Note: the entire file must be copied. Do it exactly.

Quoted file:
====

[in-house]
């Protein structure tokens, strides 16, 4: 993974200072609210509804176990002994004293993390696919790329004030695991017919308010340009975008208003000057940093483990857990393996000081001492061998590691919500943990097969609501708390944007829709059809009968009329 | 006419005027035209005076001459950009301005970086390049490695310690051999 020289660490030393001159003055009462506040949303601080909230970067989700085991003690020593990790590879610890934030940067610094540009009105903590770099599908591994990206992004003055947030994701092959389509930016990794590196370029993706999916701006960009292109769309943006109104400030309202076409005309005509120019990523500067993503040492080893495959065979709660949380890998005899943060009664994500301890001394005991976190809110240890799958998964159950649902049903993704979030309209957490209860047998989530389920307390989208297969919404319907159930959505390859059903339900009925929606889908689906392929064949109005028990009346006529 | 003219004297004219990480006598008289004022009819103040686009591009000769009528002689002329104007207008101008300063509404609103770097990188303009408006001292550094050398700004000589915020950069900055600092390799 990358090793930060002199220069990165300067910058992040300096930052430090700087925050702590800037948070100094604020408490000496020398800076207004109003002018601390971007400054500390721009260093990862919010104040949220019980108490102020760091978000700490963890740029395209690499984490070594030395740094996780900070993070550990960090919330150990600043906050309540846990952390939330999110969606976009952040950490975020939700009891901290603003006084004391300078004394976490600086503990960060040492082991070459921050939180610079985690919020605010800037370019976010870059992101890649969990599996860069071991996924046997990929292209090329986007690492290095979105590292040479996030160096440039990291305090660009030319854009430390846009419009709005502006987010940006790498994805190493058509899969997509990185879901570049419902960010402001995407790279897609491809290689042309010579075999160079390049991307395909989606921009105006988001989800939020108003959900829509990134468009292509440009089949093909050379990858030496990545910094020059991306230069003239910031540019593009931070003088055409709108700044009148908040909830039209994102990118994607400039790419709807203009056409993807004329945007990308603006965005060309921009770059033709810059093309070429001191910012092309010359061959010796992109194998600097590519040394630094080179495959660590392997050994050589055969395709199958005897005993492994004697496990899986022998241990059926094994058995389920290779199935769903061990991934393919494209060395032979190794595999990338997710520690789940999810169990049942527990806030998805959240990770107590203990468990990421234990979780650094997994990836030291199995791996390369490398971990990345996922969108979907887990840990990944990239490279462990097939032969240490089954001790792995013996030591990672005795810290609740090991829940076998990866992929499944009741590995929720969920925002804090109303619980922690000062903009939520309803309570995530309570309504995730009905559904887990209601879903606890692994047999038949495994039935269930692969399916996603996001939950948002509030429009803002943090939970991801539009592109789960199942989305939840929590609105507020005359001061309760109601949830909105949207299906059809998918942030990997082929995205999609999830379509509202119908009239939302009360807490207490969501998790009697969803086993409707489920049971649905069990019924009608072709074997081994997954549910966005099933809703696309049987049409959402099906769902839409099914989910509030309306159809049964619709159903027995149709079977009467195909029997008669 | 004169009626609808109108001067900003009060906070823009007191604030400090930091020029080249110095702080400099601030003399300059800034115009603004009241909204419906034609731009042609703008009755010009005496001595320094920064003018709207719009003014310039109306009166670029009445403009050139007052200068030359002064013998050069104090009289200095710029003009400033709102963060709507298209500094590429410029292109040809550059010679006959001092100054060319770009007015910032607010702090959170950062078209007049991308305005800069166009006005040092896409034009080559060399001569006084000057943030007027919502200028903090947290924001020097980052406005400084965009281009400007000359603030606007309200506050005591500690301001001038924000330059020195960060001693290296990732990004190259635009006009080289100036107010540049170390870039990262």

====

[in-house]
């Protein structure tokens, strides 16, 4: 993974200072609210509804176990002994004293993390696919790329004030695991017919308010340009975008208003000057940093483990857990393996000081001492061998590691919500943990097969609501708390944007829709059809009968009329 | 006419005027035209005076001459950009301005970086390049490695310690051999 020289660490030393001159003055009462506040949303601080909230970067989700085991003690020593990790590879610890934030940067610094540009009105903590770099599908591994990206992004003055947030994701092959389509930016990794590196370029993706999916701006960009292109769309943006109104400030309202076409005309005509120019990523500067993503040492080893495959065979709660949380890998005899943060009664994500301890001394005991976190809110240890799958998964159950649902049903993704979030309209957490209860047998989530389920307390989208297969919404319907159930959505390859059903339900009925929606889908689906392929064949109005028990009346006529 | 003219004297004219990480006598008289004022009819103040686009591009000769009528002689002329104007207008101008300063509404609103770097990188303009408006001292550094050398700004000589915020950069900055600092390799 990358090793930060002199220069990165300067910058992040300096930052430090700087925050702590800037948070100094604020408490000496020398800076207004109003002018601390971007400054500390721009260093990862919010104040949220019980108490102020760091978000700490963890740029395209690499984490070594030395740094996780900070993070550990960090919330150990600043906050309540846990952390939330999110969606976009952040950490975020939700009891901290603003006084004391300078004394976490600086503990960060040492082991070459921050939180610079985690919020605010800037370019976010870059992101890649969990599996860069071991996924046997990929292209090329986007690492290095979105590292040479996030160096440039990291305090660009030319854009430390846009419009709005502006987010940006790498994805190493058509899969997509990185879901570049419902960010402001995407790279897609491809290689042309010579075999160079390049991307395909989606921009105006988001989800939020108003959900829509990134468009292509440009089949093909050379990858030496990545910094020059991306230069003239910031540019593009931070003088055409709108700044009148908040909830039209994102990118994607400039790419709807203009056409993807004329945007990308603006965005060309921009770059033709810059093309070429001191910012092309010359061959010796992109194998600097590519040394630094080179495959660590392997050994050589055969395709199958005897005993492994004697496990899986022998241990059926094994058995389920290779199935769903061990991934393919494209060395032979190794595999990338997710520690789940999810169990049942527990806030998805959240990770107590203990468990990421234990979780650094997994990836030291199995791996390369490398971990990345996922969108979907887990840990990944990239490279462990097939032969240490089954001790792995013996030591990672005795810290609740090991829940076998990866992929499944009741590995929720969920925002804090109303619980922690000062903009939520309803309570995530309570309504995730009905559904887990209601879903606890692994047999038949495994039935269930692969399916996603996001939950948002509030429009803002943090939970991801539009592109789960199942989305939840929590609105507020005359001061309760109601949830909105949207299906059809998918942030990997082929995205999609999830379509509202119908009239939302009360807490207490969501998790009697969803086993409707489920049971649905069990019924009608072709074997081994997954549910966005099933809703696309049987049409959402099906769902839409099914989910509030309306159809049964619709159903027995149709079977009467195909029997008669 | 004169009626609808109108001067900003009060906070823009007191604030400090930091020029080249110095702080400099601030003399300059800034115009603004009241909204419906034609731009042609703008009755010009005496001595320094920064003018709207719009003014310039109306009166670029009445403009050139007052200068030359002064013998050069104090009289200095710029003009400033709102963060709507298209500094590429410029292109040809550059010679006959001092100054060319770009007015910032607010702090959170950062078209007049991308305005800069166009006005040092896409034009080559060399001569006084000057943030007027919502200028903090947290924001020097980052406005400084965009281009400007000359603030606007309200506050005591500690301001001038924000330059020195960060001693290296990732990004190259635009006009080289100036107010540049170390870039990262």